Today, I provide trauma-informed care at local hospitals to people of color who have been affected by violence. I’m on call 24 hours a day. I show up, and I provide culturally specific support for victims and their families at a time when it might feel like it’s just them against the world. Doing this work is helping me heal as much as it’s helping others overcome their trauma.”

Facilitator Nike Greene, MA LMFT, was born in Portland, Oregon. As a wife and mother of four, family is her primary value. Nike is a graduate of George Fox University with a Masters in Marriage and Family Therapy. Nike is currently a Licensed Marriage & Family therapist, and ministers alongside her husband, Pastor Herman Greene, at Abundant Life PDX Church in North Portland.

She has traveled throughout the US, speaking and teaching to diverse audiences. Nike’s gifts have been utilized beyond US borders in Uganda, Mexico, Kenya, Rwanda, Ethiopia, and Congo. She is dedicated to serving in missions for the last 5 years in Uganda and Rwanda.

Nike’s mission in life is to bring healing, inspiration, and a message of hope. She helps serve families throughout the year in a specific north Portland housing community. She believes that the more we reach out to others, the more others will gravitate towards us, and that when we remove our masks of fear we will find trusting relationships that will prove valuable in our life. No one is an island unto themselves. Her mission is to stand committed to her faith, to live a healthy and balanced life which directly affects her husband, children, physical health, and everyday interaction with people and lastly to use her gifts to help build people up daily. Nike uses her platform and her personal lived experiences as an athlete, coach, survivor of domestic violence and more to demonstrate resiliency and encourage hope.

She is the Director of the Office of Violence Prevention under the Mayor’s Office. Nike’s endeavors remain connected to her passion around collaborative communities, education, engaged families and celebrating diversity. As a therapist, she believes that healing and unity can build stronger communities. She is known for her vibrant personality, experiences within school and correctional systems, community leadership and her stand for social justice.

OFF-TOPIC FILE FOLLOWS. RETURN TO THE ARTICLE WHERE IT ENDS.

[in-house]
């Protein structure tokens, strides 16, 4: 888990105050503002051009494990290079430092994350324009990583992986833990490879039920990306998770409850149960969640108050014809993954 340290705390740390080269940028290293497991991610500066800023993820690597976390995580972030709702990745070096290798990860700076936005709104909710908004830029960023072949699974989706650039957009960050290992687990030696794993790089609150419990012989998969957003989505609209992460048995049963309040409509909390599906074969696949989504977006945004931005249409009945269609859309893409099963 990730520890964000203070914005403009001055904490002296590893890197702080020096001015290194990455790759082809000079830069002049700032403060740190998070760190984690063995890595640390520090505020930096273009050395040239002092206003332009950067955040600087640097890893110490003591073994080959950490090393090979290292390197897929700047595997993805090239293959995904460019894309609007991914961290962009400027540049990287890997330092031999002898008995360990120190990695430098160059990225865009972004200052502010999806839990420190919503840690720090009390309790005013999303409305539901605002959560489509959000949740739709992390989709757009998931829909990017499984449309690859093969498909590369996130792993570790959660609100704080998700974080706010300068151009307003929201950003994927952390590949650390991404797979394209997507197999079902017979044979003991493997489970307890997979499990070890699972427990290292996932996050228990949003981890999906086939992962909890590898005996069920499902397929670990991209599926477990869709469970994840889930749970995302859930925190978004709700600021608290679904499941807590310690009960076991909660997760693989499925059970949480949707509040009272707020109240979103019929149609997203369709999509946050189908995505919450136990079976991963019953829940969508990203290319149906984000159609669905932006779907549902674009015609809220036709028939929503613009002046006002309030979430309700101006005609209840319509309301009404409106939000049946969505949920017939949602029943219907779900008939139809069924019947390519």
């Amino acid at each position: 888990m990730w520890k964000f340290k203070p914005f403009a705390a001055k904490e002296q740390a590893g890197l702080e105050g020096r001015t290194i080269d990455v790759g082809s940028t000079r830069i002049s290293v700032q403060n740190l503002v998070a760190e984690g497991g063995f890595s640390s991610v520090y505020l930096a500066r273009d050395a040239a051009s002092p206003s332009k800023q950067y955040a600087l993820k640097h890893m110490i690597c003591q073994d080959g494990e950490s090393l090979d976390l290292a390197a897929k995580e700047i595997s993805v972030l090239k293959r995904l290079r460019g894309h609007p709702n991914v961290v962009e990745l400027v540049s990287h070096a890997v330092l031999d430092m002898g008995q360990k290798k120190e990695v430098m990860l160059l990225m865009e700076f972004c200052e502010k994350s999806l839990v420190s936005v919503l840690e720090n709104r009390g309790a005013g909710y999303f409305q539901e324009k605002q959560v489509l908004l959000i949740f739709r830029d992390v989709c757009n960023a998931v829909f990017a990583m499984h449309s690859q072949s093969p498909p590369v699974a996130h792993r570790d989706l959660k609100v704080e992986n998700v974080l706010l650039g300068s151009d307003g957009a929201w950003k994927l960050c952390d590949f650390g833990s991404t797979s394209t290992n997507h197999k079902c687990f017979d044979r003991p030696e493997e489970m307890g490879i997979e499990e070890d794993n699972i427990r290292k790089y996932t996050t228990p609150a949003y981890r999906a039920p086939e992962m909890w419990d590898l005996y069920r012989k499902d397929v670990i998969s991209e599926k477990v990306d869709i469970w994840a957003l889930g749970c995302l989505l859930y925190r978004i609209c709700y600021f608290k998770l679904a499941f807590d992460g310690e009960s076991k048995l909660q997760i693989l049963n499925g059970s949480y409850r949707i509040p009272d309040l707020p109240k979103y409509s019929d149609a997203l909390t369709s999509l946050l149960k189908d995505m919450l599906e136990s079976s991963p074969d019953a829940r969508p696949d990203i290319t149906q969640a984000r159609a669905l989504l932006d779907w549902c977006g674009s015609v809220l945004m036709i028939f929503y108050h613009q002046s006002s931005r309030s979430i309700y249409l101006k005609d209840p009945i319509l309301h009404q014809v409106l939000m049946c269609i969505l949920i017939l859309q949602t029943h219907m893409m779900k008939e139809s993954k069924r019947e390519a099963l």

James R. Dixon on Cultural Advising

James R. Dixon

Being a Cultural Advisor was never something that I aspired to be. As a Black queer theatre-maker and arts administrator in a predominantly white and heteronormative industry, the need for one became even more clear for me. It is extremely important for us to tell our own stories and on too many occasions we often see completely Black casts written by Black playwrights with a non-Black artistic team. In some instances, these actors are given direction on vernacular by white dialect coaches! That is literally the equivalent of a white person telling you how best to speak like a Black person. 

For many of us, works from artists like August Wilson, Dominique Morriseau, and others focusing on the Black experience are often considered works of liberation. It doesn’t matter what degrees you have, what training you received, or how long you have been working in theatre…Black folks, queer folks, transgender folks, and women to name a few are fully capable of telling their own stories. I also became a director out of necessity and if you are lacking cultural awareness it is a very good idea to hire a consultant. 

In many ways, a Cultural Advisor is a dramaturg, intimacy coach, director, and equity facilitator all wrapped into one with a focus on cultural context. I find it useful to be available for table and scene work, and remain available as an advocate for the actors. Not only is it critical for the story we are telling and the safety of the artists in the room, but it is also critical to budget for this when choosing to produce these necessary bodies of work. I make a point of meeting with the director in advance to get an idea of why this story is important to them, set clear intentions for the process, and attempt the initial start of working through an equity lens. 

As a fellow actor, I ultimately want to make sure that other actors are taken care of mentally and emotionally with this work. We show up for rehearsal and curtain call with our full selves and often work and create through the identities we hold. The ultimate goal here is to get the right voices in the room, have clear safety guidelines and collective boundaries, and have as much love and care in the process as possible. 

James R. Dixon is an actor, director, cultural advisor, and equity facilitator.